I had a hook line that was going to relate with the concept of farting, however I didn’t want back-to-back posts starting off with a theme of unpredictable bowel movements.
For full effect, download “Renegade” by Styx, and play at maximum volume throughout the duration of this post.
The past seven days have been…well, (cue long exhale and dropped shoulders) well they’ve been, uh…you know? Yeah, that sentence probably sums it up perfectly. The past seven days have been everywhere. They have been raucous. They have been clinging on to $20K in a satchel, sitting next to drug addicts on a bus. They have been on rollercoasters that have lost their rose-colored, immature appeal. They have been at wedding receptions, on long distance road trips, in movie theater La-Z-Boys, in hotel basements, and in living rooms where 95-year old Great Grandmothers turn to me and whisper underneath their breath, “Hell, I’m ready to just die!”
For the record, if you actually were in the basement of the Daniels Summit lodge yesterday morning and heard my ode to the meaning of life, go ahead and return to your browsing of social media stories and liking pictures that really don’t have much value on the grand board game of life, I won’t be offended. You have already heard my discourse in person.
Sweaty pits and all.
In the winter of 1990 my parents got married and I moved to the frozen wasteland of Cache County, Utah. I was cold, I was scared, and I was five. On the first day of class two kids, Tosha Welch and Chuck Burtis, came and sat next to me and made me feel like I wasn’t going to get beat up and eaten by our geriatric teacher Mrs. Falk. These two made my five-year old life make sense. We were BFF’s before the acronym had ever been coined. Heck, we even invented a climbing club that only select members of Millville Elementary were allowed to join. For the four years I lived in the arctic tundra of Hyrum, they kept me sane.
Flash forward to the summer of 2002 just following my freshman year of college. I was 18 years old at the time and I took a job in Albuquerque, New Mexico. No, I wasn’t selling meth like the majority of you Heisenberg loyalists are probably assuming, I was selling pest control plans instead, taking on the role of one of the countless victims of summer sales pyramid schemes. As I burned myself out walking the desert I met a kid. A tall, lurpy, Dr. Pepper junkie named Niels Hendrickson, who was as addicted to the game of basketball as I was. We beat each other up underneath the hoops of Albuquerque all summer long and have been best friends ever since.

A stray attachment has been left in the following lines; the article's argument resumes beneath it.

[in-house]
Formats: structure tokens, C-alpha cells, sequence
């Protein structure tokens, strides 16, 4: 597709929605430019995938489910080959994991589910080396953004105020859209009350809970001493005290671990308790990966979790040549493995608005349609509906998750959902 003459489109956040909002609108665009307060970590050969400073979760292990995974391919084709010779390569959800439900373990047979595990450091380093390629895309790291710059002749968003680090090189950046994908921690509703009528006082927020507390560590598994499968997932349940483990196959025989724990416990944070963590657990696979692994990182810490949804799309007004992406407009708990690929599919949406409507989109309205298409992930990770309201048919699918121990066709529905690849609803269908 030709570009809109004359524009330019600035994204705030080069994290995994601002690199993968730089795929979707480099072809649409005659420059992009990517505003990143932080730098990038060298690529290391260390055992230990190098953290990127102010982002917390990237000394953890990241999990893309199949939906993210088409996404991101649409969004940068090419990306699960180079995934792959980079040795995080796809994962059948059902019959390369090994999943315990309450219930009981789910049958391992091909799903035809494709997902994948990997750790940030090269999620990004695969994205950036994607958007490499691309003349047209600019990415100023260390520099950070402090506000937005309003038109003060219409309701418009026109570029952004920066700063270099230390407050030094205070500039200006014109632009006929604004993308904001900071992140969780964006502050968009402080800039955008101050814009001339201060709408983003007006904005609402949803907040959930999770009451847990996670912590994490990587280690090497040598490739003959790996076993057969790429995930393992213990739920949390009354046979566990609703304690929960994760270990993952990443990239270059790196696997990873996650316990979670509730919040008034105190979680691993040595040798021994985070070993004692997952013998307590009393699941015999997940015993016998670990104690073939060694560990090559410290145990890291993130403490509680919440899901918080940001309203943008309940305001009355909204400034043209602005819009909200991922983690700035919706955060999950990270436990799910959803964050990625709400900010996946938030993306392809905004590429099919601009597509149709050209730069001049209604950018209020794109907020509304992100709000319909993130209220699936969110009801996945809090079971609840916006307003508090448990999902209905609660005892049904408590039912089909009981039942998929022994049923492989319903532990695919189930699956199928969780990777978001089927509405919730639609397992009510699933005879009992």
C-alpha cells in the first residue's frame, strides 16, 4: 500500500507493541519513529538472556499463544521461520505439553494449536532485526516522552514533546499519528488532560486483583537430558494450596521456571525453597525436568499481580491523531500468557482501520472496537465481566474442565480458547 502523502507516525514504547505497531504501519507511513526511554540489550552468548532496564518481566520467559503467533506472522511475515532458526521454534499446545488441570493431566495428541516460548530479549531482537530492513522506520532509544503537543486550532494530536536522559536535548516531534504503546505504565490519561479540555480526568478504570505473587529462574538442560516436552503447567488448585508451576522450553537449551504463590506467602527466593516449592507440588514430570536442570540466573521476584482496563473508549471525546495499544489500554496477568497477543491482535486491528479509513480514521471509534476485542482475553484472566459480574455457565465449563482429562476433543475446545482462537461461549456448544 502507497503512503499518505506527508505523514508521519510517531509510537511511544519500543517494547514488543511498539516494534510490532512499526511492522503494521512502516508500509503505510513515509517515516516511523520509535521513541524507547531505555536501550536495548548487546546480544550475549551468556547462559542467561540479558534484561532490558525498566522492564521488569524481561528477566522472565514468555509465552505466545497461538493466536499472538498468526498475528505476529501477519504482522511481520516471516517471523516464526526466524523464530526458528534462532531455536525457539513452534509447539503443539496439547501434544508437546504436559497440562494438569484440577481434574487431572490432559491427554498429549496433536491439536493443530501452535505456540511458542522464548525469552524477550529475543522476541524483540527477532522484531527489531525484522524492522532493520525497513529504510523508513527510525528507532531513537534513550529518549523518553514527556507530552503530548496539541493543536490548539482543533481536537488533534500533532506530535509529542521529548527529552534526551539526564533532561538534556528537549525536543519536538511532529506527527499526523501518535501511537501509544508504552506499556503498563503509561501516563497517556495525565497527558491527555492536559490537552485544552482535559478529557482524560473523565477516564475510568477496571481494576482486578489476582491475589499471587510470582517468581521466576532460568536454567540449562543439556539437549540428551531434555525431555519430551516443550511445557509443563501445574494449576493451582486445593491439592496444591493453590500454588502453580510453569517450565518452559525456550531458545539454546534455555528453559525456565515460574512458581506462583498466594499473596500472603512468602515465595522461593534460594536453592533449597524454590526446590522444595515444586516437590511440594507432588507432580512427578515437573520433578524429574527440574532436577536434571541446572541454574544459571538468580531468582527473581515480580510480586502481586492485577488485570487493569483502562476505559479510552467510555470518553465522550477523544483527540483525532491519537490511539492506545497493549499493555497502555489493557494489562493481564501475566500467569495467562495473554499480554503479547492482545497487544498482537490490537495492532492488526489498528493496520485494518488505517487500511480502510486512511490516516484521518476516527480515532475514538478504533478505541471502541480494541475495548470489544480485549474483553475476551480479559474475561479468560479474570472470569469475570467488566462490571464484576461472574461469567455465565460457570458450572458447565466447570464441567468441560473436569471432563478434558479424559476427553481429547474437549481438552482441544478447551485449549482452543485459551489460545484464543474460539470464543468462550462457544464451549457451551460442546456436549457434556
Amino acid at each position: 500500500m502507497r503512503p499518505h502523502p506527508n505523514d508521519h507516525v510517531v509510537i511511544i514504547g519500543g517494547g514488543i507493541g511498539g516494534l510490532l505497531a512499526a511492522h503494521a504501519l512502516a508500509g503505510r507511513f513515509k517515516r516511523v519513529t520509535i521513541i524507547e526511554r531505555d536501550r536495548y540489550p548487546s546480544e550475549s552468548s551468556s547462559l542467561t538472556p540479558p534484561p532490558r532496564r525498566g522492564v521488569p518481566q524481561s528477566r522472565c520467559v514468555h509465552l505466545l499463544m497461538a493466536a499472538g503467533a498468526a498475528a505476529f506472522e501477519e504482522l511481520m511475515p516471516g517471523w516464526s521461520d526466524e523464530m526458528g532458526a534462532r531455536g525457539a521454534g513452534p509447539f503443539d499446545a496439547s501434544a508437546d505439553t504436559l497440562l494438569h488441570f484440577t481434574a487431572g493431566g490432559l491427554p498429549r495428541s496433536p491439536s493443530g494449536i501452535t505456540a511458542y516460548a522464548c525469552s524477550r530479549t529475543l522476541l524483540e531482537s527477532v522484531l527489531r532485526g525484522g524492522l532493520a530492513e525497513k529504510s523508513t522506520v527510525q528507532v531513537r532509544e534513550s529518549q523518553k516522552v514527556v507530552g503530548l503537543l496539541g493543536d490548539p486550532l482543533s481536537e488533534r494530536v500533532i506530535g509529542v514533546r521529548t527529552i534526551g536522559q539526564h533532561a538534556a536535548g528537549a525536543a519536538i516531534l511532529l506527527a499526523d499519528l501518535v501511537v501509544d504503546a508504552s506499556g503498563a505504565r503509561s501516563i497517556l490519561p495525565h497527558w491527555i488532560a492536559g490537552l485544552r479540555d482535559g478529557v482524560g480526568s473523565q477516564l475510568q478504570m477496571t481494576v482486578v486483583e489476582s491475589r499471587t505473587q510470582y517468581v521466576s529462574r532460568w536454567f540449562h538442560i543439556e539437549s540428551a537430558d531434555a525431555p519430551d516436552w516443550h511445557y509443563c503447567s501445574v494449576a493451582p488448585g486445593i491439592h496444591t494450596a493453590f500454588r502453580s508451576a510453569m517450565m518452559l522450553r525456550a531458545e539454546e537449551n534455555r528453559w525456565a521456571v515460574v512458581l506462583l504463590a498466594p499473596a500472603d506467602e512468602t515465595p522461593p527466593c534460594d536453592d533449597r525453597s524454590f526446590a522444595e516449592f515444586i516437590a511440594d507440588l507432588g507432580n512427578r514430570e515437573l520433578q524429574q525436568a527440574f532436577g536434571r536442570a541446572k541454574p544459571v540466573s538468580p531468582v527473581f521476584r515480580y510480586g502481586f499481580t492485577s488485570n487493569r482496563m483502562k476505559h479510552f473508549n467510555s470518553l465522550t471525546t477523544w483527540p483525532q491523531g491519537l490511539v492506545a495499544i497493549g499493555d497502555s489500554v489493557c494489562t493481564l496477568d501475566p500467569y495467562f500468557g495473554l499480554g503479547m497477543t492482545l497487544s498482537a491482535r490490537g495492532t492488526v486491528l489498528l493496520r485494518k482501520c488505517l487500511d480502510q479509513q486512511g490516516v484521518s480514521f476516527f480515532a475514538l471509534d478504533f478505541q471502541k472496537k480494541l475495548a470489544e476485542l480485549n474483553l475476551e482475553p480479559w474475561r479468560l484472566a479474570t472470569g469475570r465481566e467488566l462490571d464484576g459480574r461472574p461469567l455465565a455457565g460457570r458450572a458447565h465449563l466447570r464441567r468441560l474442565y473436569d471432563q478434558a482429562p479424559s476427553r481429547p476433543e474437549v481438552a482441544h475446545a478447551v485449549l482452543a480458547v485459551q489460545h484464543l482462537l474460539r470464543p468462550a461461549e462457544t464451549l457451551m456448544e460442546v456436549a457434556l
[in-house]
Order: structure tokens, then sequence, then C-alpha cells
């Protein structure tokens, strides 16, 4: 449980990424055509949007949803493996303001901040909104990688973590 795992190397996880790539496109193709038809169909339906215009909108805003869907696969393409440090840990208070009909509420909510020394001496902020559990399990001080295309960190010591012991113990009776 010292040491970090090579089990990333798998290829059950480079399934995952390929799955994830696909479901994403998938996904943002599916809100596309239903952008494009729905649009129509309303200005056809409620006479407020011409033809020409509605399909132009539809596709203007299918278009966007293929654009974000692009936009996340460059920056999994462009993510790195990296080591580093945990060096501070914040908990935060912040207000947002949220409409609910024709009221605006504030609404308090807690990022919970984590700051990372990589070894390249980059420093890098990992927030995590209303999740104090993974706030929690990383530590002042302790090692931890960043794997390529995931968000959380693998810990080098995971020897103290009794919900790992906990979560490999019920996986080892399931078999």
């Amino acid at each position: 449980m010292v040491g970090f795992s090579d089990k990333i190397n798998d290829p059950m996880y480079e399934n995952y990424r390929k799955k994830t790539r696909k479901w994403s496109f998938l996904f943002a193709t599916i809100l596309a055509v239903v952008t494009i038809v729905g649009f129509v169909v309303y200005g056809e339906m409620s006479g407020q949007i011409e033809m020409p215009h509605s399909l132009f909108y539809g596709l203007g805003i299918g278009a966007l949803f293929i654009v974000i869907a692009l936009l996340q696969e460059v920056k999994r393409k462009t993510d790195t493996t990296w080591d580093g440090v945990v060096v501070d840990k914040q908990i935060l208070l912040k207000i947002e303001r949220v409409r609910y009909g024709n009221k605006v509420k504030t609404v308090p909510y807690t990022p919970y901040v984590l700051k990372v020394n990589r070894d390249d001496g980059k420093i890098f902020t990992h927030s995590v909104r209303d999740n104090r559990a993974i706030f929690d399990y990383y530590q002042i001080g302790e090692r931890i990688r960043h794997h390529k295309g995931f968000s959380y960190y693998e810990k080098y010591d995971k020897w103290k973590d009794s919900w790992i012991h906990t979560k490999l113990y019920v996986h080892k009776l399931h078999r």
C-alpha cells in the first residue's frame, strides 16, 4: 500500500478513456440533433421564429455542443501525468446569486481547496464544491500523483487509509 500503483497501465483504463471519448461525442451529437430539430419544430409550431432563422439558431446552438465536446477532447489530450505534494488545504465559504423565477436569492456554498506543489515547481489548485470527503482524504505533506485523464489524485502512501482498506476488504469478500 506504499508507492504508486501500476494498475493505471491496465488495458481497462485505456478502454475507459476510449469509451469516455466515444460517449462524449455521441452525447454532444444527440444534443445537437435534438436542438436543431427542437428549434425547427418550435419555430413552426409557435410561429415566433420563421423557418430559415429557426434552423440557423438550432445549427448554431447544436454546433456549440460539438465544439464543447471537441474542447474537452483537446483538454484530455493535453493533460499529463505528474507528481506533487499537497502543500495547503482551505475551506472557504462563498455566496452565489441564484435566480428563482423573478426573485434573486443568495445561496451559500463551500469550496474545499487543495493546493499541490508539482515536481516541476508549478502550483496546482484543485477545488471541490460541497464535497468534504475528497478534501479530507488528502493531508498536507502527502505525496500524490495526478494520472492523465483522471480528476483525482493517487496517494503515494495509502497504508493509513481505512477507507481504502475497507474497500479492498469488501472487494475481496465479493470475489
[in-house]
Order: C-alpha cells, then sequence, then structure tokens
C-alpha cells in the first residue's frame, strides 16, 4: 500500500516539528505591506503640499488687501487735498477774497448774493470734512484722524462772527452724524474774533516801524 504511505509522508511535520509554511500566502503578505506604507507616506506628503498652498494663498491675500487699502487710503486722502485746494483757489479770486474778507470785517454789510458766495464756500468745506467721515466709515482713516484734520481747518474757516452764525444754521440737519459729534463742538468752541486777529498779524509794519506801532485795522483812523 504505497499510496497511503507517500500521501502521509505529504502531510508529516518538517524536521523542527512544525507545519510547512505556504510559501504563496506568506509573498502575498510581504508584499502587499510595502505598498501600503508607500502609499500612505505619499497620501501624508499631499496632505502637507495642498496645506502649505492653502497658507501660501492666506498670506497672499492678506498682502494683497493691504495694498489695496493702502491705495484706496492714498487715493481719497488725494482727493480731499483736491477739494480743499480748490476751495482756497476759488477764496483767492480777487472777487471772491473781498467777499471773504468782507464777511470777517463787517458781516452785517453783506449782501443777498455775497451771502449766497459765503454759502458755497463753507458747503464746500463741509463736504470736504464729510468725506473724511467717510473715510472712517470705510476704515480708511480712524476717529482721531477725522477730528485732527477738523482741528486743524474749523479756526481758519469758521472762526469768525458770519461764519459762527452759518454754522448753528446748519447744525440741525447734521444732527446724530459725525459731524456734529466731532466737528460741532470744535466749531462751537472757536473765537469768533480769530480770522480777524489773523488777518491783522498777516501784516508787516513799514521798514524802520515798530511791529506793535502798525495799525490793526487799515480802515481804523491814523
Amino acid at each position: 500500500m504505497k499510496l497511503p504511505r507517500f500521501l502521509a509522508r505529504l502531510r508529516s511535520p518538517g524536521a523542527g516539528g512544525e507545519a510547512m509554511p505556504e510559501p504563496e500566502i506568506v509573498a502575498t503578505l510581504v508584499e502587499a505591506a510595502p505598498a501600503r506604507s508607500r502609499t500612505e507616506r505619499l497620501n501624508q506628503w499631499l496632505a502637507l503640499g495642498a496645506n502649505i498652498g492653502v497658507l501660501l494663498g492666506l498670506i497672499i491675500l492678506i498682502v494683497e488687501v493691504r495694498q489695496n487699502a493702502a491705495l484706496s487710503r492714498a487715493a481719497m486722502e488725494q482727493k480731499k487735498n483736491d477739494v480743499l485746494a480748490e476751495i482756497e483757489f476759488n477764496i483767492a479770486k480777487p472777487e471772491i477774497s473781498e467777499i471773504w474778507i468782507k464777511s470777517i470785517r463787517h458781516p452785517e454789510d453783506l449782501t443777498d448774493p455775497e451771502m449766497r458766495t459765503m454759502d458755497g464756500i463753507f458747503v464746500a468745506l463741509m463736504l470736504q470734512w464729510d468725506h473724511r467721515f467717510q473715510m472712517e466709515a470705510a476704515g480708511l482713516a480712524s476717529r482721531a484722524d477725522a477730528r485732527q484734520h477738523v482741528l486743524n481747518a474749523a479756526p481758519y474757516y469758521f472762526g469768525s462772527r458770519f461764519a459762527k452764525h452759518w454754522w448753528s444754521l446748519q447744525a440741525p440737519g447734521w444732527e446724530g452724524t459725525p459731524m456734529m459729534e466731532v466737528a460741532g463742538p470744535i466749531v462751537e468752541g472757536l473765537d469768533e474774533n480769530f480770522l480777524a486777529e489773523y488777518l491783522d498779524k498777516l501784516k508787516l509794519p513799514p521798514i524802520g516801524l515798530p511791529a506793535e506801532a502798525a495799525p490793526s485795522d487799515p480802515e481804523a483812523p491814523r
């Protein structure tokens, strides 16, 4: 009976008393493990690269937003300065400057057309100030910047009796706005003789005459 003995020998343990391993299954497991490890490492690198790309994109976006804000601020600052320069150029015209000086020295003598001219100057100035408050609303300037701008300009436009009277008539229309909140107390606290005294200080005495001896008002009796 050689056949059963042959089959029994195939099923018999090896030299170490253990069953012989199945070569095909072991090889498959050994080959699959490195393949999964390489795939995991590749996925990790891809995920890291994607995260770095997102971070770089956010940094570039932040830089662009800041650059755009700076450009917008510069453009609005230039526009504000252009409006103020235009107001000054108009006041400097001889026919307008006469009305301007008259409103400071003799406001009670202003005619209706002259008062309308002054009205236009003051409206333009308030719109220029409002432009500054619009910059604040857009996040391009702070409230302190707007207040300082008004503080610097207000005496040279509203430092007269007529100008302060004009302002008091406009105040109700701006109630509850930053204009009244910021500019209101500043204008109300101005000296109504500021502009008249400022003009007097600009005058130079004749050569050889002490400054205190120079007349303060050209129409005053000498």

Take a few more steps further to the fall of 2012, where I wandered the streets of Seattle Washington with another 27-year old named Jo Olsen, who was just as perplexed about life as I was trying to figure out the crazy thing that everyone else calls the L-word. We walked, and laughed, and ate expensive seafood dinners on the pier. It was a bromance people, a bromance! In the years since, we have shared hotel rooms on recruiting trips, cheap Mexican food in gas stations, heartbreaking football games, and F-bombs over midnight voicemails when girls decide they “just want to be friends”.
Now, I mention these previous friendships I have forged over the course of my travels to tie in the deeper meaning of life that I have somewhat unraveled over the past seven days while sitting on midnight bus rides and in wedding ceremonies. I tell you about these people because they in fact are some of the most valuable objects that I will ever be able to claim. The relationship that we have had, for whatever amount of time it existed, that is what means the most when you think about it.
Kids, we care about things in this life that absolutely do not matter whatsoever. We waste our lives fighting for things like new cars, new wardrobes, or Blu-ray copies of Duck Dynasty Season 6. We long for physical objects that once the dust has settled and we are six feet under are about as valuable as the human excrement we will eventually become. As the great Tyler Durden once said, “We buy things we don’t need, with money we don’t have, to impress people we don’t like.”
None of those things matter. They really don’t. Material things that have actual blue-book value and can be whittled down to dollars and cents, those objects in the grand scheme of things aren’t worth a single penny. But relationships, those connections we have with people from first grade recesses, to summer nights in Albuquerque, to afternoon strolls in the Pacific Northwest, those moments in our lives you cannot assign a price tag. The relationships we have with the people we bump into for certain periods of our own stories, those are the most important items we will ever own. As the brilliant marketing team for Mastercard so eloquently put:
There are some things money just can’t buy.